Irritable Bowel Syndrome (IBS) is a disorder of the intestines that causes abdominal pain, cramping, gas, bloating, diarrhea and/or constipation. IBS has not been shown to cause more serious diseases such as cancer or inflammatory bowel diseases, which includes Crohn’s disease and ulcerative colitis. Symptoms of Irritable Bowel Syndrome vary from person to person. The severity of your symptoms may also fluctuate from one day to the next. Your symptoms may subside or go away after a bowel movement. Many people with IBS alternate between having diarrhea and constipation.
IBS is quite common and can occur at any age, but is more likely to manifest in the teen years or early adulthood. IBS is twice as common in women as in men. The cause of IBS is still unknown. Some possible ideas for what might trigger symptoms of IBS are: stress, anxiety, trouble digesting certain foods, or problems with the way signals are sent between the digestive tract and the brain.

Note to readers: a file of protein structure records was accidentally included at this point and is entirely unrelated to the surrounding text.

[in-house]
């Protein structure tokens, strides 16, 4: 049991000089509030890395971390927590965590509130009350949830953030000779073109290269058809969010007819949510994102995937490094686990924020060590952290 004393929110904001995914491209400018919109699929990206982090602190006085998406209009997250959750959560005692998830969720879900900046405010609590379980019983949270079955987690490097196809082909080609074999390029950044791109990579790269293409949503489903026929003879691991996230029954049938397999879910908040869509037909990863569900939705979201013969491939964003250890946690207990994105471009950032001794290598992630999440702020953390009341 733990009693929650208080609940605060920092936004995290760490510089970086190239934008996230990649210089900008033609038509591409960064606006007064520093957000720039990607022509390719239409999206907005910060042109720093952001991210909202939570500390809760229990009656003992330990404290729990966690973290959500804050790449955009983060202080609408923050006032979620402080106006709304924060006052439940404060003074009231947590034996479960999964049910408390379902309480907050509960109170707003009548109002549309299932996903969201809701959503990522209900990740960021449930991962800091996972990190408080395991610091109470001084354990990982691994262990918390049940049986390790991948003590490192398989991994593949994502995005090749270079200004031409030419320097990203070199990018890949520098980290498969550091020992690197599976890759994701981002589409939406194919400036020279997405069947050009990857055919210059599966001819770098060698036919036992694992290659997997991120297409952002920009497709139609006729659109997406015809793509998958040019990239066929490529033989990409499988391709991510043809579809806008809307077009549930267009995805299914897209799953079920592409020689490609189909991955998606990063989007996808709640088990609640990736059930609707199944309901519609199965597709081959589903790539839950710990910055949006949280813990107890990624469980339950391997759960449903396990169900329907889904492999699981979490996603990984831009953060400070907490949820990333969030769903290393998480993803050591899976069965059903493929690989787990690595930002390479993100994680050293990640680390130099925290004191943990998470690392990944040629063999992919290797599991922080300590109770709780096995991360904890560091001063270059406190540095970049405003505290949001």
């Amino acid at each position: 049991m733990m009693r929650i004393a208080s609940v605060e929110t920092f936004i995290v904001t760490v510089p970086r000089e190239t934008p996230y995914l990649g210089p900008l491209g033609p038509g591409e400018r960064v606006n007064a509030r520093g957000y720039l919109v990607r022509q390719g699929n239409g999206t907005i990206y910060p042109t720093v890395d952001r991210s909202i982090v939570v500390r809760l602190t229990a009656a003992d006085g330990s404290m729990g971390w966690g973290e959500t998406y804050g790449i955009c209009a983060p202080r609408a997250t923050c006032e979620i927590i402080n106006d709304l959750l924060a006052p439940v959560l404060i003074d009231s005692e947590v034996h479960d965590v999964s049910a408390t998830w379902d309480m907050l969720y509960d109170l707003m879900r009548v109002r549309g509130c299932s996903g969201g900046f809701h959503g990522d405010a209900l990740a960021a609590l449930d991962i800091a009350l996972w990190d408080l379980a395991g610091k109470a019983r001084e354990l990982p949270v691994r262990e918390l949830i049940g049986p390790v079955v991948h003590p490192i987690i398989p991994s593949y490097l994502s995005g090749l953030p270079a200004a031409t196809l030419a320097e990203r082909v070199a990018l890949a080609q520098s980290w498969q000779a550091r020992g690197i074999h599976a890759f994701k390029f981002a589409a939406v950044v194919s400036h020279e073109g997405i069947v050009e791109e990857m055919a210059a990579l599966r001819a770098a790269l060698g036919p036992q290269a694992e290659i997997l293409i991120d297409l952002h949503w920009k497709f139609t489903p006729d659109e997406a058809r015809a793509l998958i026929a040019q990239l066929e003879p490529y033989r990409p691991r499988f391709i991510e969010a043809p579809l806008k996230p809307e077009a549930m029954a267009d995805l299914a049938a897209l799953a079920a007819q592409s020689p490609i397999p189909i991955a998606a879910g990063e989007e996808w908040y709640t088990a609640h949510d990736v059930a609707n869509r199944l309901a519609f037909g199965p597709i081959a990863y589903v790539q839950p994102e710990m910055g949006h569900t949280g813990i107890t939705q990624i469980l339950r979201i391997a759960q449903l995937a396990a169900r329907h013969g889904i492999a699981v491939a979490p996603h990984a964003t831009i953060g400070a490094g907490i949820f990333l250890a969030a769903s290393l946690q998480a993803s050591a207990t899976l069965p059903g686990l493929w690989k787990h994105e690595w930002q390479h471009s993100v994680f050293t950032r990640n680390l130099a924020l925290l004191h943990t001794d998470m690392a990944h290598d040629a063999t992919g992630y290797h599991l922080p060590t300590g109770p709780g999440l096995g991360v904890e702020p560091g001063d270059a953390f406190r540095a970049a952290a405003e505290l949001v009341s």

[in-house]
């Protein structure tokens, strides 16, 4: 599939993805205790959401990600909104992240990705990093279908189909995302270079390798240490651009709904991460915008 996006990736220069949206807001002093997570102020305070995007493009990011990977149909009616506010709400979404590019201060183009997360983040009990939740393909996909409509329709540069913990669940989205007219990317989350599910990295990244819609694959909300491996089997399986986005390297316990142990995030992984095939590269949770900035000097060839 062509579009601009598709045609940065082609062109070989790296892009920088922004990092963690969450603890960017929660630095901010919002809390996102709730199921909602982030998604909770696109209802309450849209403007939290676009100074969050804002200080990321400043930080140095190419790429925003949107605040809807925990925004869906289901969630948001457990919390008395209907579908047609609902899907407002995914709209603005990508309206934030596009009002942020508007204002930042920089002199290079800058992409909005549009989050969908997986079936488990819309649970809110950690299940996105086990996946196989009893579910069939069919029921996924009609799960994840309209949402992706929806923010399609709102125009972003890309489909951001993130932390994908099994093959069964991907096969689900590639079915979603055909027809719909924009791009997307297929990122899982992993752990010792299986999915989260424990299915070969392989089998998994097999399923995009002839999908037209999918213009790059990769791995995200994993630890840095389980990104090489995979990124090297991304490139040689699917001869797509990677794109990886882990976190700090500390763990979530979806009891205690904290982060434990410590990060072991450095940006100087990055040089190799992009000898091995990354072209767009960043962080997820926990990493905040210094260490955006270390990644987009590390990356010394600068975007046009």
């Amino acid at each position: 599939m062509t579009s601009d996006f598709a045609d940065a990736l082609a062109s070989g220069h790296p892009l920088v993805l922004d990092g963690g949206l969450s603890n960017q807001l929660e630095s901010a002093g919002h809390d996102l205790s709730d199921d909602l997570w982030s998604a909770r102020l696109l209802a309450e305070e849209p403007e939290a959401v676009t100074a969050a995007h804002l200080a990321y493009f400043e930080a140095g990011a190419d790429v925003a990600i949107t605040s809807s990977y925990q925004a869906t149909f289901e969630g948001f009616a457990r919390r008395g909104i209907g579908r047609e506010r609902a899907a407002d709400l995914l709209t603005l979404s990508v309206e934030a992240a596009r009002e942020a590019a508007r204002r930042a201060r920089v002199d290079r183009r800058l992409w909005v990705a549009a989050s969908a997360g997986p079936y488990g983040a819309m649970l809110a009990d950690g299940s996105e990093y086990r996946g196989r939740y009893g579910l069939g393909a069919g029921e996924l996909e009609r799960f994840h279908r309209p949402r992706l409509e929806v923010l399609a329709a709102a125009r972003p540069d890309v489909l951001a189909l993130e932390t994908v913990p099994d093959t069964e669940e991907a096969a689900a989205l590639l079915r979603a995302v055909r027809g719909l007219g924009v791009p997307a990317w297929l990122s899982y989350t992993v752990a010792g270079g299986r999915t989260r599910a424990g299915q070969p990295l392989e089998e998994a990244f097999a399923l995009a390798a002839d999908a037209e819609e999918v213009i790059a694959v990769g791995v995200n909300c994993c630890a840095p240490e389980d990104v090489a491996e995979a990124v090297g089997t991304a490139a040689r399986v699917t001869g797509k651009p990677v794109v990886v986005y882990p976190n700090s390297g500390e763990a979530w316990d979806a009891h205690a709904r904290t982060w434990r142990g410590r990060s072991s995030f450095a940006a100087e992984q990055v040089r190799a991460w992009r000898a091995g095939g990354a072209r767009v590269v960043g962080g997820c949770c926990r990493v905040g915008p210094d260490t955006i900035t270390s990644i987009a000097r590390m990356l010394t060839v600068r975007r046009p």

You should to talk to your doctor about ruling out the possibility of having IBS or another possible digestive disorder if: you have symptoms of abdominal pain, fullness, gas, bloating, diarrhea or constipation for 3 days out of the month for the last 3 months. There is not a test to diagnose IBS. In most cases, your doctor will be able to diagnose you with IBS based on your symptoms. Your doctor may order blood tests, stool studies or a colonoscopy to rule out other digestive disorders.